You might be one among 1.4 billion other people around the world who rely on their daily cup of coffee to get you through the morning.
But with the way things are heating up, you might not be able to bank on your cheap caffeine hit for much longer. Nor should you bank on your regular Friday nights at the pub where beer flows so freely from the tap.
Research shows climate change is raising temperatures and disrupting the conditions required for high-quality coffee plants to flourish.
Not only that, but extreme weather conditions such as drought and heat will cause drops in barley yields across the world – meaning less barley to make beer, lower beer consumption, and ultimately higher price tags on your schooner.
What’s going to happen to my coffee?
Changing conditions in the climate means the amount of area that is suitable for growing coffee crops will decrease dramatically, according to a study by the US-based National Academy of Sciences.
“Climate change impact assessments suggest a significant reduction, up to 50 per cent, in the global area suitable for coffee farming by midcentury,” the report said.
“Our results suggest that coffee-suitable areas will be reduced 73–88 per cent by 2050 across warming scenarios, a decline 46–76 per cent greater than estimated by global assessments.”
Not only this, but coffee production is dependent on pollination by bees – and the diversity and distribution of bee species is slated to drop thanks to climate change.
“Coffee production will likely be affected by climate change in two ways: directly, through the effects of changes in temperature, rainfall, or extreme events on coffee production, and indirectly, through changes in pollination services.”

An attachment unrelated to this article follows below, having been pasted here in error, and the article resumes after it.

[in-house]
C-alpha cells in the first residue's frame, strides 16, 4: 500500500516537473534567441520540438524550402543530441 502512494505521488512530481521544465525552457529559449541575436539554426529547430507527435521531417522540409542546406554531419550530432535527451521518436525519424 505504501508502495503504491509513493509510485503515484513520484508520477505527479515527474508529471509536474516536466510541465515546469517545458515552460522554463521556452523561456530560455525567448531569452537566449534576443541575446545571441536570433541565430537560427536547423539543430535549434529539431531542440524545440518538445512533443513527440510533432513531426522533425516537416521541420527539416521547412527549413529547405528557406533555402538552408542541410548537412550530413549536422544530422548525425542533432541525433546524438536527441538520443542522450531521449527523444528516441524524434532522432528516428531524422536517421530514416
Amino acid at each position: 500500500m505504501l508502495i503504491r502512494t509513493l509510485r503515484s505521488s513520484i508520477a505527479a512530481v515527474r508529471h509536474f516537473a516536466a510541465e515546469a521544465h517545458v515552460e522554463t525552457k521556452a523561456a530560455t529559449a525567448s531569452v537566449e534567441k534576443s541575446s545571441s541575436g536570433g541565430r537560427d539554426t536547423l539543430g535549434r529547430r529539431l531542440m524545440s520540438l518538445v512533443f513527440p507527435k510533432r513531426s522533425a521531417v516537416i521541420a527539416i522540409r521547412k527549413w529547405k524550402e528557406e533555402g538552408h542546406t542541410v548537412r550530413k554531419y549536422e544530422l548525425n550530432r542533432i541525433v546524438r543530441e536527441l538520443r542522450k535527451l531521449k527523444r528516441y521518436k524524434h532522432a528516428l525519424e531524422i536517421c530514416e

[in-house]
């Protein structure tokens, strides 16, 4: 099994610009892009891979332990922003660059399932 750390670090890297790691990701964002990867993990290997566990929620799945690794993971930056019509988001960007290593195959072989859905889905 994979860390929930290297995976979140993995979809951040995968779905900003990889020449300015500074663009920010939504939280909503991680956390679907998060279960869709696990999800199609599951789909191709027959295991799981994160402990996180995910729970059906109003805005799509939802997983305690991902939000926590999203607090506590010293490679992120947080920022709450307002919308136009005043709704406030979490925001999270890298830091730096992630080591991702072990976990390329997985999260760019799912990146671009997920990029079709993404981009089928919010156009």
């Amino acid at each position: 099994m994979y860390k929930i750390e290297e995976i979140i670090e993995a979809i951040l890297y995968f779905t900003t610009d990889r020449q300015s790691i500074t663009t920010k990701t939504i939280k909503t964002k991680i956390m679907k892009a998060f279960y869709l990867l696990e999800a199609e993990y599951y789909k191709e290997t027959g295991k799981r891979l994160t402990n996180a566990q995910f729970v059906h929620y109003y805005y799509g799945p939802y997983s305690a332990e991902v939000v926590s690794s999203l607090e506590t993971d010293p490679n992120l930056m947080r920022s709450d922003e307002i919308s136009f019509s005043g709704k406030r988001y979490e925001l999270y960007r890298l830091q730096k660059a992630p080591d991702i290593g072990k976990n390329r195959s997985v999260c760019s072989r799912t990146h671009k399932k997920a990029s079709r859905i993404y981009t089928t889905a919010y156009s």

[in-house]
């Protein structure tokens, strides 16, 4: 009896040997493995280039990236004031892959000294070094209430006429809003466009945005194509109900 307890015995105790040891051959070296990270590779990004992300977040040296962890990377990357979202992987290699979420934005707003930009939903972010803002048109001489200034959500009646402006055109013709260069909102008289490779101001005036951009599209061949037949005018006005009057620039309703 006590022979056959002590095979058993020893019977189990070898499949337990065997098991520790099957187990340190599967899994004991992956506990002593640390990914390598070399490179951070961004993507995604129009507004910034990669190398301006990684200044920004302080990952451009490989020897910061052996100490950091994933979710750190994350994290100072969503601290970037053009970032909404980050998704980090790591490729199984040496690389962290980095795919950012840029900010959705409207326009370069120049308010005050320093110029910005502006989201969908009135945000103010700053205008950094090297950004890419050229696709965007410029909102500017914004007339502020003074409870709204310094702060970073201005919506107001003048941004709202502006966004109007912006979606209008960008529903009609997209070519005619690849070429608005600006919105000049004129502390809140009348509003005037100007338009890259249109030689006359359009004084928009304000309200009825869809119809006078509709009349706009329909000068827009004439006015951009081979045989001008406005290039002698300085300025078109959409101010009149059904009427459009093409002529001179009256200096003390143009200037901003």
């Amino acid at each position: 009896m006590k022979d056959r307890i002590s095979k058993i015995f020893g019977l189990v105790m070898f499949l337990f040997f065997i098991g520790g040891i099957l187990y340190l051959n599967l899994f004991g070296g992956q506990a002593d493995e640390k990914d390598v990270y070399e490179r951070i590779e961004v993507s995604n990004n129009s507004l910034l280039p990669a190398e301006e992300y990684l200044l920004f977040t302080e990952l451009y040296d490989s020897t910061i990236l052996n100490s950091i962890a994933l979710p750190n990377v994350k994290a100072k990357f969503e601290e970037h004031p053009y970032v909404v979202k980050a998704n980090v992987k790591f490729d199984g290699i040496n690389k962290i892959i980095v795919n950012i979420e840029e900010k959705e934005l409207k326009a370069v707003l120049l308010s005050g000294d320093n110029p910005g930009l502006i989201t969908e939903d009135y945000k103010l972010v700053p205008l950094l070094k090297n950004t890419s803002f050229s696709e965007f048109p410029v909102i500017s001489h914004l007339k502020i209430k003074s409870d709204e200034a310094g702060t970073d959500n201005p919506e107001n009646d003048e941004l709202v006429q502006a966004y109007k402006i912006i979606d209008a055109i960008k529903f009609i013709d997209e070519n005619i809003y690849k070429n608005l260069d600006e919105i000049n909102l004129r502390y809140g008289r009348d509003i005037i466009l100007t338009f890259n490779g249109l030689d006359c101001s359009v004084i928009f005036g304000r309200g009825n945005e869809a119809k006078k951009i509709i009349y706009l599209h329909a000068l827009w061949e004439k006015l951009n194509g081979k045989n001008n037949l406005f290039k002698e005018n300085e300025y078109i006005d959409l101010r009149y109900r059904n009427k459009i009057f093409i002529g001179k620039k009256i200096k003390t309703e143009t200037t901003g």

But of course, it’s not just our access to the coffee bean that will be affected: a suffering coffee industry will see people’s businesses and personal lives at stake.
“Such losses will affect the livelihoods of 100 million people in the coffee industry.”
What’s going to happen to my beer?
As our temperatures climb, so too does the likelihood and severity of “extreme events” – such as drought and heat – on barley-growing regions.
Ultimately, this will cause “considerable disruption” to the global barley supply, reduce the amount of barley available for beer production, and drive down the amount of beer we consume.
“During the most severe climate events … our results indicate that global beer consumption would decline by 16 per cent […] (roughly equal to the total annual beer consumption of the United States in 2011), and that beer prices would, on average, double (100–656 per cent of recent prices),” stated a research article by British-based science journal Nature Plants.
“Even in less severe extreme events … global beer consumption drops by 4 per cent … and prices jump by 15 per cent,” the article said.
“Although the effects on beer may seem inconsequential in comparison to many of the other—some life-threatening—impacts of climate change, there is nonetheless something fundamental in the cross-cultural appreciation of beer.
“For perhaps many millennia, and still at present for many people, beer has been an important component of social gatherings and human celebration.
“Although it may be argued that consuming less beer is not disastrous—and may even have health benefits—there is little doubt that for millions of people around the world, the climate impacts on beer consumption will add insult to injury.”